Pelham Together: With stress of Covid’s impacts, school year presents new challenges, calls for empathy and kindness


It’s hard to believe we will be gathering for Thanksgiving in a few days. Gathering—in person, with our families—looks very different this year than the Zoom gatherings and outdoor meals of last Thanksgiving. We are in a much better place this year than last; however, the strains and uncertainties of the pandemic remain. At this point in the third school year touched by Covid, we are hopeful that we can temper our excitement with patience, understanding that each of us is in a different place now than pre-pandemic, and as always, being mindful that none of us truly knows how our friends and neighbors are faring.

While Pelham students have returned full-time to the classroom, and everyone is back to at least parts of old routines, some of us still hesitate to engage in behaviors that used to happen without consideration: riding Metro North, visiting grandparents, hosting a sleepover or eating inside a restaurant. Not only have our routines been upended, but we have lost family members, friends, workspaces or livelihoods. The level of background stress is higher, as almost every day it seems a new national, global or local crisis emerges, and lingers dimly but constantly in our minds. At the same time, our everyday comforts are fewer. For some of us, the longing for in-person connections—feeling the hugs, watching the silly teen wrestling, enjoying the familiarity of visits with extended relatives—has been so significant that we worry our neighbors will shy away from us, lest they get trapped in a half-hour conversation.

Over the past three school years, our kids have missed opportunities to learn from older students, to develop relationships with teachers and to share the daily ups and downs of childhood just hanging out with friends. During the pandemic, many of the rituals of their lives instead played out on screens, some with real friends and some with illusory social-media personalities. Students have gotten rusty without the daily rhythms of in-person school and the repeated practice of school routines. For younger students, simple tasks like taking turns or opening a folder need to be learned again. For older students, the transition back to sitting through 41 minutes of teaching, changing classes in three minutes and balancing a full workload is not as simple or smooth as they may remember or expect. And surely teachers feel the students’ stress, while managing their own personal and family concerns.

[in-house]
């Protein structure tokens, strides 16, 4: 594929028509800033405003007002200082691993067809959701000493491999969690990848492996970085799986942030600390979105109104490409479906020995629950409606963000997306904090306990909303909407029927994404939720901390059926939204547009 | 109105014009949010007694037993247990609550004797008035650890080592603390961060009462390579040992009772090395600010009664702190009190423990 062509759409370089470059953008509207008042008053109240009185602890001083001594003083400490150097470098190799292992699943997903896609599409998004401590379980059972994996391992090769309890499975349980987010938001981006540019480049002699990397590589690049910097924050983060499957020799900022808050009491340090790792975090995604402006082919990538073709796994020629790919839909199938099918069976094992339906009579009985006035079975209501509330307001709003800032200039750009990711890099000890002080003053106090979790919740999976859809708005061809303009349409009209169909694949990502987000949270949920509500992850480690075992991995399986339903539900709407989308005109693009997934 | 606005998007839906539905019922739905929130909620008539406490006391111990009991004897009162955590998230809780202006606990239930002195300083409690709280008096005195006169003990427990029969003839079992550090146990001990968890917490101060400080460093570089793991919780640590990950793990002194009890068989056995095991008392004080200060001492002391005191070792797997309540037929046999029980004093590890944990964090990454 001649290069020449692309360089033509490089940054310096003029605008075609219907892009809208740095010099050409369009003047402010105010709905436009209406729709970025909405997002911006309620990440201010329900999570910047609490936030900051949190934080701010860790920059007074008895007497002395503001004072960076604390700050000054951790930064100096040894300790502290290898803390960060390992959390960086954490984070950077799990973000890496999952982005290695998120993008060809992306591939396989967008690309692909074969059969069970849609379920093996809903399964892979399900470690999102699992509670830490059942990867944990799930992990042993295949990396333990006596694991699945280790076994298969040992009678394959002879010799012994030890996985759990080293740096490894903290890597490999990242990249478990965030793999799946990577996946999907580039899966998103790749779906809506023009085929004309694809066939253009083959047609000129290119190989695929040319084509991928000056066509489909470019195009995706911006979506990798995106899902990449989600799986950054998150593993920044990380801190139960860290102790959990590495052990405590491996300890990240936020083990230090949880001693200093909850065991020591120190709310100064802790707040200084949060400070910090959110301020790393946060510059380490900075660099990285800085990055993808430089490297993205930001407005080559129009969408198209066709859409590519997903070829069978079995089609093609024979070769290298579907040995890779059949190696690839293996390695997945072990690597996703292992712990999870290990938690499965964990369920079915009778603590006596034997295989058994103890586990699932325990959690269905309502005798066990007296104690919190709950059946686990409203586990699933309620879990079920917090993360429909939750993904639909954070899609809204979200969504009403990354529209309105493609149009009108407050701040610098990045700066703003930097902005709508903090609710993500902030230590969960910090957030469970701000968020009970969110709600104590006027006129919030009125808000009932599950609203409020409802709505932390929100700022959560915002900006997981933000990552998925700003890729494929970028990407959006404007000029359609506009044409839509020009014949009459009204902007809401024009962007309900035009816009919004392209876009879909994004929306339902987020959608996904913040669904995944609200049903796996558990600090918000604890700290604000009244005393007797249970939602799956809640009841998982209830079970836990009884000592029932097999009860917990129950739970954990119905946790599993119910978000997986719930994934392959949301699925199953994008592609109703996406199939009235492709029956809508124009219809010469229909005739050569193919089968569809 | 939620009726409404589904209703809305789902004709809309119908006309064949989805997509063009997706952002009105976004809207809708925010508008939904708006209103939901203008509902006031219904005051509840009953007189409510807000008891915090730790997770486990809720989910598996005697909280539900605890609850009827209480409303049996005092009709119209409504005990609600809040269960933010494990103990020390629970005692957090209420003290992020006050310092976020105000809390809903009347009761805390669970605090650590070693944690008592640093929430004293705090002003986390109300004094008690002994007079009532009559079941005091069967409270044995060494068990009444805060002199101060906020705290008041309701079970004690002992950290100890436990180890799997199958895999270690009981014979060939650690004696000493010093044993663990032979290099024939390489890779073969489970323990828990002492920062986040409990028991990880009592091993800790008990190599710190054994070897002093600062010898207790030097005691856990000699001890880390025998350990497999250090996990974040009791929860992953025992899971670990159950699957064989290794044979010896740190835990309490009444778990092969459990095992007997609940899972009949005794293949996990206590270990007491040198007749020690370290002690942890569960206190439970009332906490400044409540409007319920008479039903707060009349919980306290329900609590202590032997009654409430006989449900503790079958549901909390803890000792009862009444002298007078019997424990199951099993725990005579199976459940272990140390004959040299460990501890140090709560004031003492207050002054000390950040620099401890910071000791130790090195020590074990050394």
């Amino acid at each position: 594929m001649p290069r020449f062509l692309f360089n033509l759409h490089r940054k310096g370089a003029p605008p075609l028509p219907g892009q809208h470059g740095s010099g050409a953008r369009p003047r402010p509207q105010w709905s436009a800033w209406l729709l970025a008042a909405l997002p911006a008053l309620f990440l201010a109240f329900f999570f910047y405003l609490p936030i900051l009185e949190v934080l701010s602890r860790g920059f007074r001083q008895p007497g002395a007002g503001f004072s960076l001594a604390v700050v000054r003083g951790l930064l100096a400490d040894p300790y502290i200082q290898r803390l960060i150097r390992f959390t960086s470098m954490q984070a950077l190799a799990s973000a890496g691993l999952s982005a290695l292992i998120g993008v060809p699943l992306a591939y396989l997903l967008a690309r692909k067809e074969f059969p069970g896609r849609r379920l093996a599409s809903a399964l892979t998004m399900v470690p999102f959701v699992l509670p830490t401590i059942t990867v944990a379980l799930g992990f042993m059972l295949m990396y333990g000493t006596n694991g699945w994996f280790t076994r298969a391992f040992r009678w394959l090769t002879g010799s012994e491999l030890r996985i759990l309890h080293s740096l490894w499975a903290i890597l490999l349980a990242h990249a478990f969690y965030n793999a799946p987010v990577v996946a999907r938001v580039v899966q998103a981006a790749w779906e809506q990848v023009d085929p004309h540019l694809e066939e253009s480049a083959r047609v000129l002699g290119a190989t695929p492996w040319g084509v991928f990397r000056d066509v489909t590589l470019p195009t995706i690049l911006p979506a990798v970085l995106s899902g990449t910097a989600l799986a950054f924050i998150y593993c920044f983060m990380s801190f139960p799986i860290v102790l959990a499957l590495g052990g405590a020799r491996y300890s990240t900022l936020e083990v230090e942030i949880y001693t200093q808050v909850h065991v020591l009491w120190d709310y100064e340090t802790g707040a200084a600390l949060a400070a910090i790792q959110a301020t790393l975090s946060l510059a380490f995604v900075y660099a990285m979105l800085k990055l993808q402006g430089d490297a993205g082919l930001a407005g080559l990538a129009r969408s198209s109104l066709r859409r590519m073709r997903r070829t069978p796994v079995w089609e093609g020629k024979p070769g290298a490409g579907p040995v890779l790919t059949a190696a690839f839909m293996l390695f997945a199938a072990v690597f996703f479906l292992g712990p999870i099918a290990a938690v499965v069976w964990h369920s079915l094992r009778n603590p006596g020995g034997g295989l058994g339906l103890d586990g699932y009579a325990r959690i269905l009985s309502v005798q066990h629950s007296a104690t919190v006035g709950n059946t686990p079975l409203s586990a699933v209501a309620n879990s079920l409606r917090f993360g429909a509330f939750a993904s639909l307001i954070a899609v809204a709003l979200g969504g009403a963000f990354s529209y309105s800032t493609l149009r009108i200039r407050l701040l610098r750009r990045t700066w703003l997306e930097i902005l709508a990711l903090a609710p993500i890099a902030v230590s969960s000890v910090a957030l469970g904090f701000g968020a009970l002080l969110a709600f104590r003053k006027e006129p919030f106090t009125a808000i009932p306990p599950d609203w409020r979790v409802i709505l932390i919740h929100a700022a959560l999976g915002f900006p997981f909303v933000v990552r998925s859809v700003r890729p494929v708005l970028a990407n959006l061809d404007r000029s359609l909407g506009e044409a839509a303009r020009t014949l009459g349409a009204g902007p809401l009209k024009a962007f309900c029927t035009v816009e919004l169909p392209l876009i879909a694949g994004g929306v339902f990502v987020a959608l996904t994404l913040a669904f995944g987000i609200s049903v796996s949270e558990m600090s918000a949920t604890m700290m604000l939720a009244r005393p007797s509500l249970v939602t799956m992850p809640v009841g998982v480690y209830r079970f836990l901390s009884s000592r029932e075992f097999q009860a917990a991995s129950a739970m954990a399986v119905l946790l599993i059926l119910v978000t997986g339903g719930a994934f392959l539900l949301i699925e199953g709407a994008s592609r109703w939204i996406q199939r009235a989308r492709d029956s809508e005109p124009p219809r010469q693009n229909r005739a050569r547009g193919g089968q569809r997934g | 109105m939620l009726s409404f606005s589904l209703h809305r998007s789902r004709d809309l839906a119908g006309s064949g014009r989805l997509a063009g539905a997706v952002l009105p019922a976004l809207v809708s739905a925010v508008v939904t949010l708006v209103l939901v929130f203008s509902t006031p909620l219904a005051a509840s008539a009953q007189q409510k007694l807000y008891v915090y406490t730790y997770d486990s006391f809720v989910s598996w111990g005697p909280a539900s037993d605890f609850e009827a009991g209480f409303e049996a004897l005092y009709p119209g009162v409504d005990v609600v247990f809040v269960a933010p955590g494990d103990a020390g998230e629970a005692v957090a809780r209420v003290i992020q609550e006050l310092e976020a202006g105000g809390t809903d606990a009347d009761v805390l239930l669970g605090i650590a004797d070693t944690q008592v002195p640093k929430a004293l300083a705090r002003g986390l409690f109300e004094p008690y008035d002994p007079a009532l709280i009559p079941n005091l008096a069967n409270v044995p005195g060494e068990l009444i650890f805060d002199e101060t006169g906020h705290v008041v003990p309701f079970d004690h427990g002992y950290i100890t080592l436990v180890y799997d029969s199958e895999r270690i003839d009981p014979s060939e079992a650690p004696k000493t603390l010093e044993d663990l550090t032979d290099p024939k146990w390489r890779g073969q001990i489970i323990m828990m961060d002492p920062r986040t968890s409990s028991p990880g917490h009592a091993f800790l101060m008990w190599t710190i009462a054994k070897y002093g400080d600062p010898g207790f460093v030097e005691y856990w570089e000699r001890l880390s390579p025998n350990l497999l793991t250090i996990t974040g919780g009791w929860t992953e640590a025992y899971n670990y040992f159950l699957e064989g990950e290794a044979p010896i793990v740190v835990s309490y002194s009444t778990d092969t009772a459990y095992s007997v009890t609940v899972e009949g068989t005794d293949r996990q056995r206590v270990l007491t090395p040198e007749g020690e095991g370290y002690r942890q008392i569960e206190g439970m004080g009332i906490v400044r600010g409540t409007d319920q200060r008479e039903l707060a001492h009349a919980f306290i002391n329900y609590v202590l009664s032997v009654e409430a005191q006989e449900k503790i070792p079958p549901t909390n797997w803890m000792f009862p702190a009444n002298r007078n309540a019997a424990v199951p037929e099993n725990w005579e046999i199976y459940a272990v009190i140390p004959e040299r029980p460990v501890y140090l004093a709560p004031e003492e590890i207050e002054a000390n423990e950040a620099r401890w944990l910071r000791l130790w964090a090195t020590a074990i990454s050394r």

Because of these compounded stressors and our rustiness at resolving interpersonal conflicts, an irritating comment or habit that we might have shrugged off before seems bigger now—we hear stories about adults throwing tantrums on airplanes, in restaurants and on grocery lines; tempers flaring because some haven’t found ways to cope with feelings of frustration, anger, exhaustion or grief; requests to transfer roommates in the first weeks of college without ever having a conversation about why; breakdowns in playground behaviors. Without a doubt, a combination of immaturity, anxiety, inconsistency and disconnection are factors that have led to an increase in regressive and impulsive behaviors at home, at school and in public.

With so much uncertainty and lingering stress, we may all benefit from taking a few steps backwards before we can move forward. Maybe we do our best to let go of expectations and pause to acknowledge that this school year presents different challenges for each of us and that mistakes will be made along the way. Let’s offer ourselves and others some patience and understanding as everyone dips their toes back into routines. A conscious decision to extend this grace and forgiveness may be the best way we can do our part to take care of one another. Empathy and kindness toward ourselves and others—the next step forward, together.

Editor’s note: This statement was provided by Pelham Together.